Fall '02: CSI Among the Gators
In the interest of fairness, I should admit something: I recap CSI for Television Without Pity, and I will be recapping CSI: Miami as well. I suppose this could constitute a conflict of interest in somebody's imagination; so far as I am concerned, it's not a conflict until I go on the Bruckheimer Productions payroll. And now, on to the review.
The two senior members of the CSI bunch are an emotionally wary science type and a cynical investigator who trusts her instincts; the two senior members of the CSI: Miami crew are an emotionally wounded science type and a cynical investigator who trusts his instincts. The supporting players on CSI include a callow but well-meaning type, a cool investigator type, and an intense female workaholic; the supporting players on CSI: Miami include a callow but well-meaning type, a cool investigator type, and an intense female workaholic. There is a lab tech on CSI who occasionally unnerves his coworkers with his nonconformist behavior; there is a coroner on CSI: Miami who occasionally unnerves the viewers by holding lively conversations with the subjects of her autopsies. Everyone on CSI is capable of deducing circumstance from evidence; scarcely a conversation goes by in the premiere episode of CSI: Miami where someone's not displaying a flair for logical deduction during a crime scene's reconstruction.
And so on, et cetera, and so forth. It's not hard to imagine someone reducing CSI to a formula and reassembling the constituent parts in a new location. Unfortunately, this replication was less than successful. While CSI admits to having a sense of humor, everyone on CSI: Miami takes everything way too seriously. Titular CSI leads William Petersen and Marg Helgenberger manage to give the impression that they regard themselves as part of an ensemble, both on-screen and off, whereas too much of CSI: Miami's emphasis is on the supposed A-list combination of David Caruso and Kim Delaney, reducing everyone else to little more than background and diluting the sense of collaboration, which is one of CSI's strongest story elements. Another of CSI's winning elements -- the up-close-and-personal looks at tell-tale evidence -- is diminished in CSI: Miami. Finally, CSI: Miami spends far more time on overt character development than its parent. This might be a response to critics who complain that the original doesn't do enough to flesh out Gil Grissom and company, but it could be a tactical weakness -- people didn't tune into the original to watch Warrick Brown kick his gambling compulsion, but to see what the crime of the week was. For some viewers, the real fun is in taking the few character details and doing a little deductive work of their own, and having CSI: Miami serve up everyone's psyches on a platter is boring by comparison.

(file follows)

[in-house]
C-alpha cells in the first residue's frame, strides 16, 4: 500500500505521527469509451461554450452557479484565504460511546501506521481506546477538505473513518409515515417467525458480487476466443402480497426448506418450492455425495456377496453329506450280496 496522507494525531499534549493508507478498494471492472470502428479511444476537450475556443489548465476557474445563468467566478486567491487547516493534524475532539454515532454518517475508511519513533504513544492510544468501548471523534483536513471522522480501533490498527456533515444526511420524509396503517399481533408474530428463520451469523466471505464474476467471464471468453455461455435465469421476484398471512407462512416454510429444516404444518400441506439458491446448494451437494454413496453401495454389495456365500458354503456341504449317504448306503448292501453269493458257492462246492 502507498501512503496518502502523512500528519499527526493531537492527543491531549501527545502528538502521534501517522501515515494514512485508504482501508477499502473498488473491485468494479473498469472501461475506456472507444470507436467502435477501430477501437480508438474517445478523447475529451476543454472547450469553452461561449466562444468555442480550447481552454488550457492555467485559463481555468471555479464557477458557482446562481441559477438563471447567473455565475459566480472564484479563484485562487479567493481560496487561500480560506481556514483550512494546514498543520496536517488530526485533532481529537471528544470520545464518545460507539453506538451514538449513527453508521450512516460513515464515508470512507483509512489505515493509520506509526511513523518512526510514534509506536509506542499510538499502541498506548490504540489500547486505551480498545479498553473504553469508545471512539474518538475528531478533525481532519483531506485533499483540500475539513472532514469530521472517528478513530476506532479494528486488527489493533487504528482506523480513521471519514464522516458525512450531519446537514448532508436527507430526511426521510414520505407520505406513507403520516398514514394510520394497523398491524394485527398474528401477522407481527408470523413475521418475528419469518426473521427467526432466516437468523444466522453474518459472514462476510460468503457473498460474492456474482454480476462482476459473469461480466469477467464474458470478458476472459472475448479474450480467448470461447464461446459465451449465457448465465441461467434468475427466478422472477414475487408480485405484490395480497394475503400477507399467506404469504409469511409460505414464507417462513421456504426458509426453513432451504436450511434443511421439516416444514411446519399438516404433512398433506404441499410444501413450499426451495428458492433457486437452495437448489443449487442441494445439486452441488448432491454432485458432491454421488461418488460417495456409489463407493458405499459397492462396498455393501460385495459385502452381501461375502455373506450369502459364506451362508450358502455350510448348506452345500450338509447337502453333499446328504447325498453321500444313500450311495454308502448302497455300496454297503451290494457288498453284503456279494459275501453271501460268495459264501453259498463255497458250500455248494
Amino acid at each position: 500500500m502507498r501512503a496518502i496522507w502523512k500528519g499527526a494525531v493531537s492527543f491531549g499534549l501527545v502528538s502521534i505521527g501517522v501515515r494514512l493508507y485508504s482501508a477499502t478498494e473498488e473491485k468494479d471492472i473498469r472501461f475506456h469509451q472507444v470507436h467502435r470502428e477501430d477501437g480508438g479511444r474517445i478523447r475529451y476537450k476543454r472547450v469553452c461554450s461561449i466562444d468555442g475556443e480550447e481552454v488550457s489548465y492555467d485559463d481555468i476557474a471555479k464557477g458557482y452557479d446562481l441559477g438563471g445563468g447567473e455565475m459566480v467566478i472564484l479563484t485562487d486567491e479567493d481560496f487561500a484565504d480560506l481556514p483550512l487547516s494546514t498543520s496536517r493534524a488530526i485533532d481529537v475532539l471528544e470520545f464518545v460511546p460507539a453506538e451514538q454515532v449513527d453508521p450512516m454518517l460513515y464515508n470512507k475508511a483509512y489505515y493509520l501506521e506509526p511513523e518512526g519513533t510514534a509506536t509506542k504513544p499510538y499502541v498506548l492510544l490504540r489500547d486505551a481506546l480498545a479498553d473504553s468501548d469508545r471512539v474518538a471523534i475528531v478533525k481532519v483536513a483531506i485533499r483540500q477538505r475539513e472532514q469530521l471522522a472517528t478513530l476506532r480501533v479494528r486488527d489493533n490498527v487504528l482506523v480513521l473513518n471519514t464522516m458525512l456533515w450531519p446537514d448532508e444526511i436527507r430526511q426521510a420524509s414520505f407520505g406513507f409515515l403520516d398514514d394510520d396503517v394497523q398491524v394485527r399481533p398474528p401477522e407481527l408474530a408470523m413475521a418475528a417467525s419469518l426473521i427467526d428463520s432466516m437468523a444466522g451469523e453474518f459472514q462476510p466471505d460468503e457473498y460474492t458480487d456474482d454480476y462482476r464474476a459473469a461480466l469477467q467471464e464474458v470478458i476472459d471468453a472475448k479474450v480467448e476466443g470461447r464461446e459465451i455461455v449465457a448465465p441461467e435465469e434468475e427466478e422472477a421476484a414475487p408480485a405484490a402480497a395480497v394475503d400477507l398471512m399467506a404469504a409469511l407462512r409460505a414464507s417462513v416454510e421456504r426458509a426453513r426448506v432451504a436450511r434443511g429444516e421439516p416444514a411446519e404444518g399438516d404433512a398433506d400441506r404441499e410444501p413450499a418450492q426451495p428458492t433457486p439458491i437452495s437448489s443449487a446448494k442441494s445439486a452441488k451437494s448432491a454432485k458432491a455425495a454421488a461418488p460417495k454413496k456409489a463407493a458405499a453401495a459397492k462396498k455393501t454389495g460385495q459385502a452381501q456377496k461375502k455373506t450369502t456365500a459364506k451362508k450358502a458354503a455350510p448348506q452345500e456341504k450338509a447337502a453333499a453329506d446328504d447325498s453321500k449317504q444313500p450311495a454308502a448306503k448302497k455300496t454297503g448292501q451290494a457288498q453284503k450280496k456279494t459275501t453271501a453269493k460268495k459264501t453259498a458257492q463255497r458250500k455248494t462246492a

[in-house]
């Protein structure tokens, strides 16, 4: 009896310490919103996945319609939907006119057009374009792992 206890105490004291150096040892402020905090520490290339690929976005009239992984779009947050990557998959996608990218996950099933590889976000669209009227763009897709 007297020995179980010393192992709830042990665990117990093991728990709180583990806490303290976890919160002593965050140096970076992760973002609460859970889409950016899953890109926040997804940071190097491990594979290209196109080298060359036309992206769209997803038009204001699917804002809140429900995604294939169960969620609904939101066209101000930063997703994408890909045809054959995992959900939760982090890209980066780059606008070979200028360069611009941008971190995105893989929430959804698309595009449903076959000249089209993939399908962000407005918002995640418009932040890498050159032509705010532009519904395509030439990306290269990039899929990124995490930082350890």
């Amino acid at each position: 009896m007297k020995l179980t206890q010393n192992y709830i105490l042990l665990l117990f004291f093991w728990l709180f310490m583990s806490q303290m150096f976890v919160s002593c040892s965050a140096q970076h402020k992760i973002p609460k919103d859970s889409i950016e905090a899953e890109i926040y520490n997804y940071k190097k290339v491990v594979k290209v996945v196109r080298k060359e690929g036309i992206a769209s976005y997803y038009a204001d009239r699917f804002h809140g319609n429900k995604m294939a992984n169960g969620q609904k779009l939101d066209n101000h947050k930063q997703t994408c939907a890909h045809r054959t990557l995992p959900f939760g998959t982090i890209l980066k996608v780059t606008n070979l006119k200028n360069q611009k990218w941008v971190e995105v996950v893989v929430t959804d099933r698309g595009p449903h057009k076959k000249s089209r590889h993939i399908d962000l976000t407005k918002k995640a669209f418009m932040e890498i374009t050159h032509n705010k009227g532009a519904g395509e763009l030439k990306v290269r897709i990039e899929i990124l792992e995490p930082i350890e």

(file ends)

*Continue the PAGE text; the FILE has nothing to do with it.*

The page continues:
To be fair, a lot of what makes CSI a solid and entertaining show evolved slowly over the course of a season; comparing a single episode of a spin-off to two years of its progenitor is fundamentally imbalanced. However, the whole point to a spin-off is to capitalize on the goodwill viewers have for the original, and to reproduce the elements that made it so successful. CSI: Miami may certainly do the former, but whether it can repeat the winning formula remains to be seen.
Got a comment? Mail us at firstname.lastname@example.org.